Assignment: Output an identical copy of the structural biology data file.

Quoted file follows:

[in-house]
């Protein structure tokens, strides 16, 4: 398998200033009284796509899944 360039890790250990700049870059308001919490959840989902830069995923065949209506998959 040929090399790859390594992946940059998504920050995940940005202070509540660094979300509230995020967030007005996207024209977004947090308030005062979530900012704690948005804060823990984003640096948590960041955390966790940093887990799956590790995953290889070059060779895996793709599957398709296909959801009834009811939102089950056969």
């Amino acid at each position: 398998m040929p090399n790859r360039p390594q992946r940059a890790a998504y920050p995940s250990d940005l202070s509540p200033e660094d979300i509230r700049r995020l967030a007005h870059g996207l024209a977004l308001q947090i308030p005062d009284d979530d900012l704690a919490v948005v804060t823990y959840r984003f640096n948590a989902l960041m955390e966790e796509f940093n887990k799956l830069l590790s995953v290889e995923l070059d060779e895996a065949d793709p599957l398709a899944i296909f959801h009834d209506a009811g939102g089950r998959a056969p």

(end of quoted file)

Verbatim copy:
[in-house]
């Protein structure tokens, strides 16, 4: 398998200033009284796509899944 360039890790250990700049870059308001919490959840989902830069995923065949209506998959 040929090399790859390594992946940059998504920050995940940005202070509540660094979300509230995020967030007005996207024209977004947090308030005062979530900012704690948005804060823990984003640096948590960041955390966790940093887990799956590790995953290889070059060779895996793709599957398709296909959801009834009811939102089950056969």
């Amino acid at each position: 398998m040929p090399n790859r360039p390594q992946r940059a890790a998504y920050p995940s250990d940005l202070s509540p200033e660094d979300i509230r700049r995020l967030a007005h870059g996207l024209a977004l308001q947090i308030p005062d009284d979530d900012l704690a919490v948005v804060t823990y959840r984003f640096n948590a989902l960041m955390e966790e796509f940093n887990k799956l830069l590790s995953v290889e995923l070059d060779e895996a065949d793709p599957l398709a899944i296909f959801h009834d209506a009811g939102g089950r998959a056969p």